Princeton Researchers: Diebold Electronic Voting Machines Are Highly VulnerableTweet
September 14, 2006
Bottom line: The integrity of elections may be highly suspect where Diebold electronic voting machines are used, because, according to a team of Princeton University researchers who released a paper yesterday, these machines are extremely vulnerable to manipulation. (hat tip: BeSpacific)
Diebold rebutted the researcher's report last night in a statement. They argue that the machine and software the researchers examined is no longer used and that "normal security measures were ignored."
A link to the paper "Security Analysis of the Diebold AccuVote-TS Voting Machine" (pdf) by Ariel J. Feldman, J. Alex Halderman, and Edward W. Felten.
This paper presents a fully independent security study of a Diebold AccuVote-TS voting machine, including its hardware and software. We obtained the machine from a private party. Analysis of the machine, in light of real election procedures, shows that it is vulnerable to extremely serious attacks. For example, an attacker who gets physical access to a machine or its removable memory card for as little as one minute could install malicious code; malicious code on a machine could steal votes undetectably, modifying all records, logs, and counters to be consistent with the fraudulent vote count it creates. An attacker could also create malicious code that spreads automatically and silently from machine to machine during normal election activities � a voting-machine virus. We have constructed working demonstrations of these attacks in our lab. Mitigating these threats will require changes to the voting machine's hardware and software and the adoption of more rigorous election procedures.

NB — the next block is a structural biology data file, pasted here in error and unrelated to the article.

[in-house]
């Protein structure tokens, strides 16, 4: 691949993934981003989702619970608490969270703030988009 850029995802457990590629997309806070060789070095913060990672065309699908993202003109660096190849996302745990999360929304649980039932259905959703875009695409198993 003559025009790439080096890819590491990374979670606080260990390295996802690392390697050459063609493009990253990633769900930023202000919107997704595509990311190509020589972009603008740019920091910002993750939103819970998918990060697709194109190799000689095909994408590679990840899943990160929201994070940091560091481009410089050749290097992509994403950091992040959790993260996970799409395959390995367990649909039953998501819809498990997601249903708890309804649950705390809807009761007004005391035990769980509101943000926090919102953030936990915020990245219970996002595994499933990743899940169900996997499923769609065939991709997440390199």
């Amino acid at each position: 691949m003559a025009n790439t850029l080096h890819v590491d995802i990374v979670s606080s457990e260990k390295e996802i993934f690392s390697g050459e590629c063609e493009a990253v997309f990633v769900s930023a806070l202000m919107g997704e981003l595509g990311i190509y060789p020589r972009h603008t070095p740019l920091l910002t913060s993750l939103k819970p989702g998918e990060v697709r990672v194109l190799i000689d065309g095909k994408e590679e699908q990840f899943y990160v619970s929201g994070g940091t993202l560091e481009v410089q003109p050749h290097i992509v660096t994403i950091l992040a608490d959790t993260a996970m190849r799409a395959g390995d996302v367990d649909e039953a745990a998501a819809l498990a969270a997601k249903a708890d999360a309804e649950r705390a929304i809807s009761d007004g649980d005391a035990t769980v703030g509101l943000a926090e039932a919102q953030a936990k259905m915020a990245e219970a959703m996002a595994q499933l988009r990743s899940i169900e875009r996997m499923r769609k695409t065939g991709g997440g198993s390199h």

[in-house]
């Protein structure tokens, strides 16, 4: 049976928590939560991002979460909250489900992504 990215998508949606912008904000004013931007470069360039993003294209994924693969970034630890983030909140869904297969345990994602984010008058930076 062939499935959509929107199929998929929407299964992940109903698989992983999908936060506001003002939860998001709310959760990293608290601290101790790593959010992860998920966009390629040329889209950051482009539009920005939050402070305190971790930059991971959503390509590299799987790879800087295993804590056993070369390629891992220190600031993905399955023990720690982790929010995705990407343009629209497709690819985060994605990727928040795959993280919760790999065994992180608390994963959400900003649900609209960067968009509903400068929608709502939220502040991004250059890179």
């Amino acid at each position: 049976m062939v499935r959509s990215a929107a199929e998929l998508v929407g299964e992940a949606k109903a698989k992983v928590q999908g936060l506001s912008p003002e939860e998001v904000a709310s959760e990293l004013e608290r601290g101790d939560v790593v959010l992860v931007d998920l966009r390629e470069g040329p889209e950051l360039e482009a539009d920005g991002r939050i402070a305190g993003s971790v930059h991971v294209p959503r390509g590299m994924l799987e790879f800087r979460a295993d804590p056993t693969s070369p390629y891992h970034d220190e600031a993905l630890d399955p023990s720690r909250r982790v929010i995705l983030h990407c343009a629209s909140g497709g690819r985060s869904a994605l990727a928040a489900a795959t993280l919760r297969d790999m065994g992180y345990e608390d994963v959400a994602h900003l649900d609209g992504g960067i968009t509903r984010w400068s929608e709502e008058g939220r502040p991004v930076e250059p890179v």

1. Malicious software running on a single voting machine can steal votes with little if any risk of detection. The malicious software can modify all of the records, audit logs, and counters kept by the voting machine, so that even careful forensic examination of these records will find nothing amiss. We have constructed demonstration software that carries out this vote-stealing attack.
2. Anyone who has physical access to a voting machine, or to a memory card that will later be inserted into a machine, can install said malicious software using a simple method that takes as little as one minute. In practice, poll workers and others often have unsupervised access to the machines.
3. AccuVote-TS machines are susceptible to voting-machine viruses � computer viruses that can spread malicious software automatically and invisibly from machine to machine during normal pre- and post-election activity. We have constructed a demonstration virus that spreads in this way, installing our demonstration vote-stealing program on every machine it infects.
4. While some of these problems can be eliminated by improving Diebold's software, others cannot be remedied without replacing the machines' hardware. Changes to election procedures would also be required to ensure security.
Director of Investigations, POGO
At the time of publication, Nick Schwellenbach was Director of Investigations for the Project On Government Oversight.
Authors: Nick Schwellenbach